‘The Fish’ To Leave Nashville Radio As Salem Exits The Market


Salem Media Group is leaving Music City and taking its “Fish” with it. According to sale documents filed with the FCC, the Christian broadcaster is divesting its three Nashville signals carrying 94 FM The Fish to Educational Media Foundation along with one Honolulu FM.

The $7,000,000 sale comes as another major divestiture for Salem, as they seek to return to the right financial footing.

The Middle Tennessee assets include WBOZ in Woodbury, WFFH in Smyrna, and WFFI in Kingston Springs, which carry the three signals sharing a simulcast of 94 FM The Fish.  4,331 miles away on the island of Oahu, KAIM’s 95.5 The Fish is also a part of the transaction.

Pending FCC approval, WBOZ, WFFH, and WFFI would join EMF’s other Nashville-area station, WLVU, which broadcasts the Contemporary Christian K-Love format. EMF’s K-Love studios and offices are located nearby in Franklin, TN. EMF has yet to reveal how it will use the stations.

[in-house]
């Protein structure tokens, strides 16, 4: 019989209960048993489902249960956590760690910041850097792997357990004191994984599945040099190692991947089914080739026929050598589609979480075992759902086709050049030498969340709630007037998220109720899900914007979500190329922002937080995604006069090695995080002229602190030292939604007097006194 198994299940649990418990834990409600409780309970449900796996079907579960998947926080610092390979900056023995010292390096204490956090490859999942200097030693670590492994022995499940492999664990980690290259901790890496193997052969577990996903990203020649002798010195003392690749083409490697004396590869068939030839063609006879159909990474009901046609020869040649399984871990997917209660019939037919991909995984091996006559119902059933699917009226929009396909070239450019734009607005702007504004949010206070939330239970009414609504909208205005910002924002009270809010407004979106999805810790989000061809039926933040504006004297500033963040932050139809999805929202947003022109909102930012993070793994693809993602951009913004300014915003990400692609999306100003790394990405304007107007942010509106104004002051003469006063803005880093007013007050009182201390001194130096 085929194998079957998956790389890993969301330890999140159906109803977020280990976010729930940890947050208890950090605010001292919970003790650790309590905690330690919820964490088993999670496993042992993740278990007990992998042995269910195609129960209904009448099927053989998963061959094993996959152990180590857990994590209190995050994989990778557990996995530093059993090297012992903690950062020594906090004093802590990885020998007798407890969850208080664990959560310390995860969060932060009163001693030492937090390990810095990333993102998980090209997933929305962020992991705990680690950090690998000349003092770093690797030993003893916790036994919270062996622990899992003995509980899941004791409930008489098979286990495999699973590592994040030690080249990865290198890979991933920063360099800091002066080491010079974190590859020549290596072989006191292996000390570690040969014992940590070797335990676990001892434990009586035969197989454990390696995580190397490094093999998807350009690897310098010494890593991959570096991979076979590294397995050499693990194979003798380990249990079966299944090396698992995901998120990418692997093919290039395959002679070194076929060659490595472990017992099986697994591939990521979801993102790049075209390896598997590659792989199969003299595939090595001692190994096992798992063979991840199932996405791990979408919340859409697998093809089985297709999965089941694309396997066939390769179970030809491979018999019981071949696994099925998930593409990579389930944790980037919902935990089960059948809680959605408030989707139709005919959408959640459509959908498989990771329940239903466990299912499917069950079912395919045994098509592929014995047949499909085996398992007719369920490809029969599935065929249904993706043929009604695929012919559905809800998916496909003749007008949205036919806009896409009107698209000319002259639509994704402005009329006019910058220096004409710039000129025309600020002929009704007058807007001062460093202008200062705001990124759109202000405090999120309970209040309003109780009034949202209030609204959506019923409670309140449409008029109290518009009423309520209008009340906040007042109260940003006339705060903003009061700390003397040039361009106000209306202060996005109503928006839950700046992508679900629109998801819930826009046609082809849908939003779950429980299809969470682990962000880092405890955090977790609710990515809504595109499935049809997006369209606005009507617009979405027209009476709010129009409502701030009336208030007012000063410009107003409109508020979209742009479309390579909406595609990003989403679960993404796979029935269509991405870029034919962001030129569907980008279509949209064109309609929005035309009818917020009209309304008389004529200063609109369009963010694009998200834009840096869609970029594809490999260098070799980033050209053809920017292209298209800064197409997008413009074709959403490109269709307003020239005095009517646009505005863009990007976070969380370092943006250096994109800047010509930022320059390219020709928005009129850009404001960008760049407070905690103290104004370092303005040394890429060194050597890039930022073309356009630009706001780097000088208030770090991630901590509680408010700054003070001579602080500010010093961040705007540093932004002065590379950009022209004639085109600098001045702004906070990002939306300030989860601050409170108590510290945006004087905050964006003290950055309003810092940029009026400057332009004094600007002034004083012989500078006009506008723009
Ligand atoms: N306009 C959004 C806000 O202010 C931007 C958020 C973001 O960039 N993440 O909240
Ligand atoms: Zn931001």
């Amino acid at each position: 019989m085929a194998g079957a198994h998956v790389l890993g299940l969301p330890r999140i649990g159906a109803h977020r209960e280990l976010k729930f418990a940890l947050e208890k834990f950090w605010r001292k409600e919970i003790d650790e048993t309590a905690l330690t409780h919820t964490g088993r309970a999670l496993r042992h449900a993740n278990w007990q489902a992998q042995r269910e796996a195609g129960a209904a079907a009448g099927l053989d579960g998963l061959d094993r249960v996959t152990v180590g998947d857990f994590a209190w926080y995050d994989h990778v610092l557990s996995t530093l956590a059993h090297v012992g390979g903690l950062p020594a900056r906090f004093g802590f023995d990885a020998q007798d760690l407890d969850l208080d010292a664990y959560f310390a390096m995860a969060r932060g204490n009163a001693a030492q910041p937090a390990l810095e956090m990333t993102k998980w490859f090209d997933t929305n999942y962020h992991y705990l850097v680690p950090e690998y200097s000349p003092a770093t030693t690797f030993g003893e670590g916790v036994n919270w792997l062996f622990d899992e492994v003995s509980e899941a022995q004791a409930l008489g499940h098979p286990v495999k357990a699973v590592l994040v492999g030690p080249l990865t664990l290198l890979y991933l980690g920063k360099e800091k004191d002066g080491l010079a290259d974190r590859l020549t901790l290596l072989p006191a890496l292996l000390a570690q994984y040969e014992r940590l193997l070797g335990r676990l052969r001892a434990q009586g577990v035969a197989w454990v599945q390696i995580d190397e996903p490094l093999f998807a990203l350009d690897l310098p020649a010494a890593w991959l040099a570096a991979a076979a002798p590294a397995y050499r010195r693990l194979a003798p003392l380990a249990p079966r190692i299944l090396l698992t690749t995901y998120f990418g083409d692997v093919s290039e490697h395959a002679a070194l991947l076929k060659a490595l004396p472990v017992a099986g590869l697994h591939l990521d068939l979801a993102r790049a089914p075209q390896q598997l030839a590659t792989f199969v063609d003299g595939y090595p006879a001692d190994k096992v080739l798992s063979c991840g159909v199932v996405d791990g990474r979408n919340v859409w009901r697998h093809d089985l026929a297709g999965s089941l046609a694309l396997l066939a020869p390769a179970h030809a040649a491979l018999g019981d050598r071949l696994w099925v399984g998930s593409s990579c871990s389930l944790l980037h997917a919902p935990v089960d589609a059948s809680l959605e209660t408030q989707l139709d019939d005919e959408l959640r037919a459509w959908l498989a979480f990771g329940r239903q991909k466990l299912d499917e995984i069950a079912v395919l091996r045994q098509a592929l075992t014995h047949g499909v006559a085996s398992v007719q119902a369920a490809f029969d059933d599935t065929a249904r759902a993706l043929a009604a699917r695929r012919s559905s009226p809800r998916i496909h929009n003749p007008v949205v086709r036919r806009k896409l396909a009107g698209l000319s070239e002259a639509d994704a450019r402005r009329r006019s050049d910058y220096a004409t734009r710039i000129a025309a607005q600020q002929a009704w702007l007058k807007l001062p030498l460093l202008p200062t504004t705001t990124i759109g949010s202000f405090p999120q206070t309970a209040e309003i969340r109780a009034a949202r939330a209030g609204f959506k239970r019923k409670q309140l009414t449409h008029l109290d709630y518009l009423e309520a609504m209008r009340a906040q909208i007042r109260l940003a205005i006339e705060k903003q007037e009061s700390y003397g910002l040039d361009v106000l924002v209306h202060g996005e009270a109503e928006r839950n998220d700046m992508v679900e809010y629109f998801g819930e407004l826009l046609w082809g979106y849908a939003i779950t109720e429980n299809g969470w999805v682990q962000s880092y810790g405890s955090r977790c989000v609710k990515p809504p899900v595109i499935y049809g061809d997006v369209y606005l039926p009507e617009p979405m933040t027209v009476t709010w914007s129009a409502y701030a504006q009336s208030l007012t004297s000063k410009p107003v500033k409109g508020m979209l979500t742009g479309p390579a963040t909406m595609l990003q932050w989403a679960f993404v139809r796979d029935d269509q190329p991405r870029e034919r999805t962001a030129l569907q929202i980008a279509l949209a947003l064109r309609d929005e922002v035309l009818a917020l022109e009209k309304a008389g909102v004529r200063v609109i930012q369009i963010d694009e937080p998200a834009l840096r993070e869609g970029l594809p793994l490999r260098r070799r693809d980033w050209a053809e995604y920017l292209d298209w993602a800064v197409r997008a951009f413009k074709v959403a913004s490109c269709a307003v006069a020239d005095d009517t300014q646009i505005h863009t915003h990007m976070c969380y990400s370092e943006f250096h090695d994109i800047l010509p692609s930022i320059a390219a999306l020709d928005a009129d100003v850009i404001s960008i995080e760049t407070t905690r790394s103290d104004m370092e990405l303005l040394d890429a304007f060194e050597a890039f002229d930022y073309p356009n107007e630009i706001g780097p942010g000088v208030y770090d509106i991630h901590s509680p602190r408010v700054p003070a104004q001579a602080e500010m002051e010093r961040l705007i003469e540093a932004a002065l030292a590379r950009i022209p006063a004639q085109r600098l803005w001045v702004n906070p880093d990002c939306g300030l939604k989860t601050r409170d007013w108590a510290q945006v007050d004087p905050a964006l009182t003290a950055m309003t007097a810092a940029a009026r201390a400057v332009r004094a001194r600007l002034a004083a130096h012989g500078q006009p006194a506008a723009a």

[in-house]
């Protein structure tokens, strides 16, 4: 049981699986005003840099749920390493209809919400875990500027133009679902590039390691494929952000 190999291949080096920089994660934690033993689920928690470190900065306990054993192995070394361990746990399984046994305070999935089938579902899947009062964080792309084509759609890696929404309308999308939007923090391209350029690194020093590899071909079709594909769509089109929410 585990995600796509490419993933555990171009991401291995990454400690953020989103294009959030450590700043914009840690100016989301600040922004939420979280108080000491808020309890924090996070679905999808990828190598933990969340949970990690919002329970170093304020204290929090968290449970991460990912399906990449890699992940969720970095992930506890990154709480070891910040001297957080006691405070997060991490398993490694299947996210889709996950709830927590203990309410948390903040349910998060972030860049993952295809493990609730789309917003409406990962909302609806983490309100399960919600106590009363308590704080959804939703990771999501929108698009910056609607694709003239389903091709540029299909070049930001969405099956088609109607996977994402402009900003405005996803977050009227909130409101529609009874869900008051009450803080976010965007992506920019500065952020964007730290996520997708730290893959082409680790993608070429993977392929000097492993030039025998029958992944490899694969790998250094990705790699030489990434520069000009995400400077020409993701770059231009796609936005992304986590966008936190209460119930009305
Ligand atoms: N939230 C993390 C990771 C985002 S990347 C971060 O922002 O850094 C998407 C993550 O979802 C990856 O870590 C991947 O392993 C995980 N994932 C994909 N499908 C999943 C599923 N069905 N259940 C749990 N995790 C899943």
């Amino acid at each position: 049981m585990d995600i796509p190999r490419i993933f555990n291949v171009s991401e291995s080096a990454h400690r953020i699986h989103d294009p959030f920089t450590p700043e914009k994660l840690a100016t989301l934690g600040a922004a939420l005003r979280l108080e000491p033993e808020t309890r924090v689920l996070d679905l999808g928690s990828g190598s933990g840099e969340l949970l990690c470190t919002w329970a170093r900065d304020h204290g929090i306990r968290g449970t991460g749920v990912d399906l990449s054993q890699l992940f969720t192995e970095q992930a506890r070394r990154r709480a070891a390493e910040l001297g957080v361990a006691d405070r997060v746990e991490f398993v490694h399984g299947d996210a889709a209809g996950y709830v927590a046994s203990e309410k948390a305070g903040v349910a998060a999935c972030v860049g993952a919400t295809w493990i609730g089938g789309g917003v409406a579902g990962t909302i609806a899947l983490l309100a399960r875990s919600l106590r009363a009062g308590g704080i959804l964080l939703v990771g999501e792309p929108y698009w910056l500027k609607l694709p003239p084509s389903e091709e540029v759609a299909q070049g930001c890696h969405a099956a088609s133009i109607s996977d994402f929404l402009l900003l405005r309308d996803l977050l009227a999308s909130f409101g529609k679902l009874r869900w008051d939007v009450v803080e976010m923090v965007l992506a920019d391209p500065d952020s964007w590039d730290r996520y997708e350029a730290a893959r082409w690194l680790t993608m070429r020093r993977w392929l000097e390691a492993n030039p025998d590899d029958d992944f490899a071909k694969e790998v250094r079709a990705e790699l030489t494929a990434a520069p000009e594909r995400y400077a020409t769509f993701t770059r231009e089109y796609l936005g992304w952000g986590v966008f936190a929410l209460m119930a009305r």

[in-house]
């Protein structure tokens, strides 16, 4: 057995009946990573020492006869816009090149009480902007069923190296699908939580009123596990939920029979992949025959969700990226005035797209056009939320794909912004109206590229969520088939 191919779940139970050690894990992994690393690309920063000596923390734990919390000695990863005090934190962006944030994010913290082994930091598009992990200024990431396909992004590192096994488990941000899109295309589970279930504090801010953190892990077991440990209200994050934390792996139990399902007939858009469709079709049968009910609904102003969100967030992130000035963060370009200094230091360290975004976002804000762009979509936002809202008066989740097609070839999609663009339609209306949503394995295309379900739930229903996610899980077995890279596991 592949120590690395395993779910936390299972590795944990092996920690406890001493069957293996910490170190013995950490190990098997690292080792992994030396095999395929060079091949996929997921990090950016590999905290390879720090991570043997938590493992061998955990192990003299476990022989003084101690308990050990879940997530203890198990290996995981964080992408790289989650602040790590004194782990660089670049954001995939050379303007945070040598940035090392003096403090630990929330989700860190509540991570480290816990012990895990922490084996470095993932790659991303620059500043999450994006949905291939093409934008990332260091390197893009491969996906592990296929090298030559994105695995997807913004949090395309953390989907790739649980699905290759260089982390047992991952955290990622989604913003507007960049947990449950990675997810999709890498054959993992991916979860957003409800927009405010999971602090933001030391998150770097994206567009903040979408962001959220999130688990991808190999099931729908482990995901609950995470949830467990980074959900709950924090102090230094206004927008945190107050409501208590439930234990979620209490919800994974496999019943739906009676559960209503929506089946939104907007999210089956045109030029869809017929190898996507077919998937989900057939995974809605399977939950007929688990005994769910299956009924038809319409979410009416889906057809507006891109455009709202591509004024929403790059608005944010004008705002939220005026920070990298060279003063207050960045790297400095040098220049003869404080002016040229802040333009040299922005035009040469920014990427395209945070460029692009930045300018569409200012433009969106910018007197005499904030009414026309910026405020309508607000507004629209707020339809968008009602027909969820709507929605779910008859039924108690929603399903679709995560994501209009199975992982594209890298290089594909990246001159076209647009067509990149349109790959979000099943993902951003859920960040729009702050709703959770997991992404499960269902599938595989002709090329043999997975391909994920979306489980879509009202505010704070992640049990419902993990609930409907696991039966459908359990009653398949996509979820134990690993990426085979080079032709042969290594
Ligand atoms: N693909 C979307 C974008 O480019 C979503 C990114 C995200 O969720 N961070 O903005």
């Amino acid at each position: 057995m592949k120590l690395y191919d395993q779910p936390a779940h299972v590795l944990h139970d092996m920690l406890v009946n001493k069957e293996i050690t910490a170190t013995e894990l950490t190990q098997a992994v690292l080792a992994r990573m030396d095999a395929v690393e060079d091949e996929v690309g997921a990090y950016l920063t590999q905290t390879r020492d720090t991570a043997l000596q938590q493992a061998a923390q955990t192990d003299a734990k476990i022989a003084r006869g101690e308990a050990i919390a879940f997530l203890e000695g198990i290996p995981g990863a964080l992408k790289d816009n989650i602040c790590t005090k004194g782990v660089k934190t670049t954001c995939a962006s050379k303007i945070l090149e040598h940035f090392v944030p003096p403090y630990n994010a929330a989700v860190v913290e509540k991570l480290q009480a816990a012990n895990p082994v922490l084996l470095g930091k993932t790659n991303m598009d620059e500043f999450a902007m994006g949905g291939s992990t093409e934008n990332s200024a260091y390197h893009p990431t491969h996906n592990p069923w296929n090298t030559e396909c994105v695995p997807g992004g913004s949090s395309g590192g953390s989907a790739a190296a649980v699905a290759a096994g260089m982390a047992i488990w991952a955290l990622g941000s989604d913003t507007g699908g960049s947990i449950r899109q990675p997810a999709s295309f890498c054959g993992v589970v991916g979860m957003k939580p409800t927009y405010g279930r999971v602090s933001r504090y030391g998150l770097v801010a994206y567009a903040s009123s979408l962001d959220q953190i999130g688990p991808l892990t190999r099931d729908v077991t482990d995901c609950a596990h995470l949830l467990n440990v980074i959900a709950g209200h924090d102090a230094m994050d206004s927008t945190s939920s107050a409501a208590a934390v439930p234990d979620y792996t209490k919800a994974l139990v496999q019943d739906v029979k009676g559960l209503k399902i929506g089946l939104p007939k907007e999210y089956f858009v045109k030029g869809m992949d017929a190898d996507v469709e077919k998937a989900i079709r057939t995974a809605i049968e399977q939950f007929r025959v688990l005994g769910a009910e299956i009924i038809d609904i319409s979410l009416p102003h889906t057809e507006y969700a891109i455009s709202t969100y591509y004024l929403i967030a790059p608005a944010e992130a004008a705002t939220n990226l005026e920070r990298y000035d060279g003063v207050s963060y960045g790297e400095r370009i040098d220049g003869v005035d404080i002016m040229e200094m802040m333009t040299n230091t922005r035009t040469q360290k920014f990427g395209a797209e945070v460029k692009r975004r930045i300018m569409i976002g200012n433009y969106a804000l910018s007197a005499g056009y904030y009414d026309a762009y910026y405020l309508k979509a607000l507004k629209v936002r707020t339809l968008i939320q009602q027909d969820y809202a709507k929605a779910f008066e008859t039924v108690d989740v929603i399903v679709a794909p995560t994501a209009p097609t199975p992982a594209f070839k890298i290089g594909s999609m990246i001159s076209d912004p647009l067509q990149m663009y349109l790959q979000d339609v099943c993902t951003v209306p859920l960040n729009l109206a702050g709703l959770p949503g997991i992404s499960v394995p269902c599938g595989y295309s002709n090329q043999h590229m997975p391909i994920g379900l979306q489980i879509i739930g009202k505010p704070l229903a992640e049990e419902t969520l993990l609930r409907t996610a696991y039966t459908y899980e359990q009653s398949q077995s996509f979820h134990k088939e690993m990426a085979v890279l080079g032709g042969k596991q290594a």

The Nashville market sale follows Salem’s shedding its Regnery Publishing arm to Skyhorse Publishing, amid a 17.5% revenue drop in its publishing segment for Q3, influenced by a 19.2% sales decline from Regnery. This sale follows the $30 million divestiture of Salem Church Products to Gloo, LLC, marking another strategic step in Salem’s broader financial restructuring efforts.

Salem voluntarily delisted from the Nasdaq Global Market in January and halted its reporting obligations, aiming to save on financial resources by reducing costs related to compliance and reporting.

This move came shortly after Salem secured a $26.0 million asset-based revolving credit facility with Siena Lending Group, replacing its prior agreement with Wells Fargo Bank.

Salem Media CEO David Santrella stated, “Salem remains steadfast in our commitment to paying down debt and reducing our overall leverage. The sale of these radio stations helps achieve those goals. At the same time, we are focused on the stations staying in mission format. We are happy to be working with our good friends at EMF to continue impacting lives through music. We are grateful for our staff at these stations that have worked tirelessly over the years.”

Salem expects to close on the sale of these stations sometime in the latter half of Q2.


  1. I don’t think they ever figured out their identity. The programming and direction came across as compromising & money grabbing. Too bad – they had a lot of potential.


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